A simple quality improvement approach to improving hospice length of service by oncologists yielded a doubling, to reach the national median in 1 year.— Charles F. von Gunten, MD, PhD
A quality improvement project conducted within the OhioHealth system showed that oncologists can change their behavior and refer patients earlier to hospice care. After a relatively minor intervention, 18 medical oncologists in private practice doubled the mean length of stay in hospice care for the patients they referred, according to Charles F. von Gunten, MD, PhD, Vice President of Medical Affairs, Hospice and Palliative Medicine for OhioHealth, who described the project at the 2016 Palliative Care in Oncology Symposium.1
“We needed to move an entire health system toward more routine, more systematic, and less variable care. It starts with the fact that hospice has been proven to be the best care at the end of life. We also know that enrollment in hospice lowers cost,” Dr. von Gunten said. “Therefore, for a health system, the key issue is how to reach all the eligible patients…. Our novel thought was whether we could treat referral for hospice care as a quality measure, and we concluded that we can.”
Dr. von Gunten, who is a medical oncologist himself, gave his physicians the benefit of the doubt as to their reasons for delayed referral to hospice care, rejecting the notion that their actions are driven by personal economics. “I think they are genuinely uncertain about when to refer…. They want to do the right thing. That was the basis for this project,” he revealed.
“As a group, physicians are competitive. They like data and like knowing the numbers,” he added. “So seeing their own performance and those of their peers, and being compared to benchmarks and standards, this was the core of our intervention.”
Details of the Intervention
Within the OhioHealth system, the Oncology Clinical Guidance Council, a group of medical, surgical, gynecologic, and radiation oncologists, sets standards of care for providers in central Ohio. Dr. von Gunten polled the Council members as to their opinion of the optimal length of stay in hospice care. He also obtained such information from the National Hospice and Palliative Care Organization.
Among the Council members, 67% believed the ideal duration of hospice care for cancer patients was 90 days, and 27% said it should be 45 days. The National Hospice and Palliative Care Organization national median is 44 days.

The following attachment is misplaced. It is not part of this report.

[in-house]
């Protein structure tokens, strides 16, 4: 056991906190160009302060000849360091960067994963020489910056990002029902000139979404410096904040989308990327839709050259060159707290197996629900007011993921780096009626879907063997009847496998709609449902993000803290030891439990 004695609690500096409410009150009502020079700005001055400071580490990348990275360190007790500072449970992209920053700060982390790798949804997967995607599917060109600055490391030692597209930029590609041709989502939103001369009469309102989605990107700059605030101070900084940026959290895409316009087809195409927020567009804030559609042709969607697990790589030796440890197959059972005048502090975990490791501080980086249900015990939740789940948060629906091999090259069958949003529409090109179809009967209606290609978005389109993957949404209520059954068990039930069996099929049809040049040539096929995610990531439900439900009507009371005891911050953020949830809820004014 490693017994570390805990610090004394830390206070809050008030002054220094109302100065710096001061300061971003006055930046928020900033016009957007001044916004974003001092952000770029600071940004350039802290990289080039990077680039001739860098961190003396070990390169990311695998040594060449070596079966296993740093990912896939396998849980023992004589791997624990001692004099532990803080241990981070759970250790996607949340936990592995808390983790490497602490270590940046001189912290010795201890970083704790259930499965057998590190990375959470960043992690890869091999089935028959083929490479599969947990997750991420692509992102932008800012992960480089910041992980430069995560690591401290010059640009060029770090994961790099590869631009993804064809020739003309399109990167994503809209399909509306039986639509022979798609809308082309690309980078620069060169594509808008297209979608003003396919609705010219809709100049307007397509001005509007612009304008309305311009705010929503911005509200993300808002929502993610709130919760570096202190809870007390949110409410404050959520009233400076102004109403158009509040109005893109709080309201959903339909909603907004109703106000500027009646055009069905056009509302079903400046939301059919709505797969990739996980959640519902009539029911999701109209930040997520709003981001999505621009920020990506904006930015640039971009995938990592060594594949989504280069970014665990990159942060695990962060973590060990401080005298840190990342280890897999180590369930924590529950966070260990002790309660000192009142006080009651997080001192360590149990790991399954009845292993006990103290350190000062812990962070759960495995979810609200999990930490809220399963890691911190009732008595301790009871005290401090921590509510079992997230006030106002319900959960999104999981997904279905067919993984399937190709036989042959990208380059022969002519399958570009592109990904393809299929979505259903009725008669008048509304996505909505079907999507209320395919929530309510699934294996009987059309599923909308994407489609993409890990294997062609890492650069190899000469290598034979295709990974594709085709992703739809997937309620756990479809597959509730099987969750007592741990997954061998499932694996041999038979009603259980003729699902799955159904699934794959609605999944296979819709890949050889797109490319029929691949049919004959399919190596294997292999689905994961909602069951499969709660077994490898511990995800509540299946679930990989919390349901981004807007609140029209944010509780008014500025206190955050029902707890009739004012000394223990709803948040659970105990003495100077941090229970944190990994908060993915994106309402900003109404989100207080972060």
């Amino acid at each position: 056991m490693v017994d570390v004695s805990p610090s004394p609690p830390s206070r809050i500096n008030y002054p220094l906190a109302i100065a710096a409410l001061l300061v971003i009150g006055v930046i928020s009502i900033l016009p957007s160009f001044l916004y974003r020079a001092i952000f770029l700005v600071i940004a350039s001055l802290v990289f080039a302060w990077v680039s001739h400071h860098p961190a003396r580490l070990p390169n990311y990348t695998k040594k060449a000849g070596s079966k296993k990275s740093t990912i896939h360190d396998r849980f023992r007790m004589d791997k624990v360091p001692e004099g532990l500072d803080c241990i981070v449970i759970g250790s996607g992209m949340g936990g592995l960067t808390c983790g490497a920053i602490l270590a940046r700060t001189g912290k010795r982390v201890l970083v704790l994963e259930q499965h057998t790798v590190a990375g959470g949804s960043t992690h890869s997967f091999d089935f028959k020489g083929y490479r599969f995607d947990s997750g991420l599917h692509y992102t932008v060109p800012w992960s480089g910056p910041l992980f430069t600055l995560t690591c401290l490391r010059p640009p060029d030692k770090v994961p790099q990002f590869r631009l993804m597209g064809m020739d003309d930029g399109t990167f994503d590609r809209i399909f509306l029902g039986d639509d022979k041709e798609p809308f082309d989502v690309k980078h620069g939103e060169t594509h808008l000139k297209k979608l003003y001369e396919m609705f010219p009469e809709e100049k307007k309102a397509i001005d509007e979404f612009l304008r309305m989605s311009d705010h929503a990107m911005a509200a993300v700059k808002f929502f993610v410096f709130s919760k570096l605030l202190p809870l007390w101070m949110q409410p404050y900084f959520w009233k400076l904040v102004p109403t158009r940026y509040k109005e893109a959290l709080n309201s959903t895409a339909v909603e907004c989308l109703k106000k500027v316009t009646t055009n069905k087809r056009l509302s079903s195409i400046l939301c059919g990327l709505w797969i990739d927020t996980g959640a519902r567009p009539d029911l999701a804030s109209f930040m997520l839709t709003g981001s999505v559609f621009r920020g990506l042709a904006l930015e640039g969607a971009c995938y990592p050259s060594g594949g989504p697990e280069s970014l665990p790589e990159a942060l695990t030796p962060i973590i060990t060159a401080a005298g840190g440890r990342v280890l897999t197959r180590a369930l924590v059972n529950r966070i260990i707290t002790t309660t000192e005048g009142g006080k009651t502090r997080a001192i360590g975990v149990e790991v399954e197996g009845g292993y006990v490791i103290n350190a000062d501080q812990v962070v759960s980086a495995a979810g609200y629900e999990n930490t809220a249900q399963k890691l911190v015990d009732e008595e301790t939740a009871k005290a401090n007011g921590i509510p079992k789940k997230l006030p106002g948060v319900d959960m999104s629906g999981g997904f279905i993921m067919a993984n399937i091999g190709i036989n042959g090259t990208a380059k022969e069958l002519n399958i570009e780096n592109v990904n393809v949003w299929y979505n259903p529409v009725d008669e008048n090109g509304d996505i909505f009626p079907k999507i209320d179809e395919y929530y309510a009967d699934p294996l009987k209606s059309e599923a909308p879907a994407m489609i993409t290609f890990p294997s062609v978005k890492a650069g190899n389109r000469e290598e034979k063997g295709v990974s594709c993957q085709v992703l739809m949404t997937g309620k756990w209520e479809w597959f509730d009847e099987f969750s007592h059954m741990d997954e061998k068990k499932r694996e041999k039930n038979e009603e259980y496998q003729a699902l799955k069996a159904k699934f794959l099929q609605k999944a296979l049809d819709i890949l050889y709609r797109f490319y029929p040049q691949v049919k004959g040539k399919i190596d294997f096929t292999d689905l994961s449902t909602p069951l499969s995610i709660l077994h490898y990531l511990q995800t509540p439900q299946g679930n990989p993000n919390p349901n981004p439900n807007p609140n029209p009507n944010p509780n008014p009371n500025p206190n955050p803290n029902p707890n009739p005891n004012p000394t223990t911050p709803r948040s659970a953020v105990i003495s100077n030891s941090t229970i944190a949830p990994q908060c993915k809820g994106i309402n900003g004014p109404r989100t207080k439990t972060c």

He then analyzed the median length of stay of patients referred during 2014 by the 18 medical oncologists in private practice in the OhioHealth system and found it to be considerably longer than the opinions of the Council members or the information from the National Hospice and Palliative Care Organization. At baseline, the median length of stay for 176 cancer patients referred in 2014 was only 21 days, he reported. “As expected we saw variability, but overall a big gap was seen, which was fodder for a quality improvement project,” he commented.
The next step was for the Council Chair to write these 18 oncologists, expressing the Council’s opinion about optimal length of stay and including data on length of stay from the National Hospice and Palliative Care Organization. Most important, the oncologists received a graph showing the median length of stay of their own patients and those of their peers. One year later, for calendar year 2015, the researchers again measured the stays to assess whether this feedback resulted in more appropriate hospice care.
The intervention resulted in much timelier referrals: Median duration of hospice care increased to 39.6 days for the 133 patients referred in the first 10 months of 2015. “A simple quality improvement approach to improving hospice length of service by oncologists yielded a doubling, to reach the national median in 1 year,” noted Dr. von Gunten.
Some improvements were far greater than others. One physician’s median length of stay increased from 10 days to 45 days. A few did not improve, and one actually decreased.
The major concern among these oncologists was they were referring patients too early, revealed Dr. von Gunten; therefore, they often put off these conversations. “By showing them the data, I was confirming that they were not referring patients too soon. This project helped them overcome this concern,” he continued.
Dr. von Gunten did not sense that the physicians viewed this project as punitive. “Our doctors are accustomed to getting quality data about a number of things, and this project fit the format, style, and tone of those other communications. I was surprised, but there was none of the feeling of ‘you’re attacking me; I’m doing the best I can.’”
Dr. von Gunten and his Council did not stop there. They have sent another letter with these results and plan to repeat the measurements again next year. In addition, he may extend this quality improvement measure to other specialties. “I can hardly wait to check the data later this year,” he concluded. ■
Disclosure: Dr. von Gunten reported honoraria from Otsuka and Salix and has served as a consultant or advisor for AstraZeneca and a speaker for Salix.